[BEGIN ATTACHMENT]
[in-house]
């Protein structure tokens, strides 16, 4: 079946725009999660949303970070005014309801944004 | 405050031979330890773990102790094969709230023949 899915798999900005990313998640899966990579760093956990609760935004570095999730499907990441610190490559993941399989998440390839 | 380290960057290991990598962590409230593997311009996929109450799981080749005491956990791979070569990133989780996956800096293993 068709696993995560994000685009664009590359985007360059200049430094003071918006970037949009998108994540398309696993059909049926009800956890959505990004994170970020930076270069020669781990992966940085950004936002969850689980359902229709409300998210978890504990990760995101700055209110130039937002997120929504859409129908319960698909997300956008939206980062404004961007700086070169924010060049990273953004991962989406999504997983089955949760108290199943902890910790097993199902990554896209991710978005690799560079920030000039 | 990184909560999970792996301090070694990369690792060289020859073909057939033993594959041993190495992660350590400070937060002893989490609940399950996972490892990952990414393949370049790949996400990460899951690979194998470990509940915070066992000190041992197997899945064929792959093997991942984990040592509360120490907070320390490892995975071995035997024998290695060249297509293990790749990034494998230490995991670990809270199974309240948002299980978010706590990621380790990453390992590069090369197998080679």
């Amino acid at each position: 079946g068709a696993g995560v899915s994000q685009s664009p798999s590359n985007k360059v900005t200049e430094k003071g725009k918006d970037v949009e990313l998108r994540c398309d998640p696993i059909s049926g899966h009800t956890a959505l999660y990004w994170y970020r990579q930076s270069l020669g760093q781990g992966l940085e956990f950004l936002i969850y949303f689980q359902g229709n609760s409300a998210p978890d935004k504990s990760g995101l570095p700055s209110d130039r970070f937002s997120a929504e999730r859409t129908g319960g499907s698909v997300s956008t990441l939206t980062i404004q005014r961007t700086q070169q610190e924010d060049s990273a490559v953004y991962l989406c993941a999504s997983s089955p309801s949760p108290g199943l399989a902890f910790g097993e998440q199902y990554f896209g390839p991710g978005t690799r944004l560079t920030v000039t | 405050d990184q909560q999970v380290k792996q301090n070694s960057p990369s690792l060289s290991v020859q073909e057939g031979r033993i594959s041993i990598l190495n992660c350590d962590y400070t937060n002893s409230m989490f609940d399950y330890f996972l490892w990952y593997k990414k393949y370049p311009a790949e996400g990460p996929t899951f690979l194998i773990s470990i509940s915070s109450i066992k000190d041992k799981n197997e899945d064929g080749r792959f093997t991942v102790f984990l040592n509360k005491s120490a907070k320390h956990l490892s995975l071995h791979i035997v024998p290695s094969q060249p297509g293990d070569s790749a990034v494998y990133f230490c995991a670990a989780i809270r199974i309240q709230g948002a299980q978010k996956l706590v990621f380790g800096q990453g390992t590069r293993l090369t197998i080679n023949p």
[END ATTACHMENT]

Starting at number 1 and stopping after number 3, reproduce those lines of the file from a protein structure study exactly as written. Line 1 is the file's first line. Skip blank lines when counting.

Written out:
[in-house]
């Protein structure tokens, strides 16, 4: 079946725009999660949303970070005014309801944004 | 405050031979330890773990102790094969709230023949 899915798999900005990313998640899966990579760093956990609760935004570095999730499907990441610190490559993941399989998440390839 | 380290960057290991990598962590409230593997311009996929109450799981080749005491956990791979070569990133989780996956800096293993 068709696993995560994000685009664009590359985007360059200049430094003071918006970037949009998108994540398309696993059909049926009800956890959505990004994170970020930076270069020669781990992966940085950004936002969850689980359902229709409300998210978890504990990760995101700055209110130039937002997120929504859409129908319960698909997300956008939206980062404004961007700086070169924010060049990273953004991962989406999504997983089955949760108290199943902890910790097993199902990554896209991710978005690799560079920030000039 | 990184909560999970792996301090070694990369690792060289020859073909057939033993594959041993190495992660350590400070937060002893989490609940399950996972490892990952990414393949370049790949996400990460899951690979194998470990509940915070066992000190041992197997899945064929792959093997991942984990040592509360120490907070320390490892995975071995035997024998290695060249297509293990790749990034494998230490995991670990809270199974309240948002299980978010706590990621380790990453390992590069090369197998080679």
């Amino acid at each position: 079946g068709a696993g995560v899915s994000q685009s664009p798999s590359n985007k360059v900005t200049e430094k003071g725009k918006d970037v949009e990313l998108r994540c398309d998640p696993i059909s049926g899966h009800t956890a959505l999660y990004w994170y970020r990579q930076s270069l020669g760093q781990g992966l940085e956990f950004l936002i969850y949303f689980q359902g229709n609760s409300a998210p978890d935004k504990s990760g995101l570095p700055s209110d130039r970070f937002s997120a929504e999730r859409t129908g319960g499907s698909v997300s956008t990441l939206t980062i404004q005014r961007t700086q070169q610190e924010d060049s990273a490559v953004y991962l989406c993941a999504s997983s089955p309801s949760p108290g199943l399989a902890f910790g097993e998440q199902y990554f896209g390839p991710g978005t690799r944004l560079t920030v000039t | 405050d990184q909560q999970v380290k792996q301090n070694s960057p990369s690792l060289s290991v020859q073909e057939g031979r033993i594959s041993i990598l190495n992660c350590d962590y400070t937060n002893s409230m989490f609940d399950y330890f996972l490892w990952y593997k990414k393949y370049p311009a790949e996400g990460p996929t899951f690979l194998i773990s470990i509940s915070s109450i066992k000190d041992k799981n197997e899945d064929g080749r792959f093997t991942v102790f984990l040592n509360k005491s120490a907070k320390h956990l490892s995975l071995h791979i035997v024998p290695s094969q060249p297509g293990d070569s790749a990034v494998y990133f230490c995991a670990a989780i809270r199974i309240q709230g948002a299980q978010k996956l706590v990621f380790g800096q990453g390992t590069r293993l090369t197998i080679n023949p």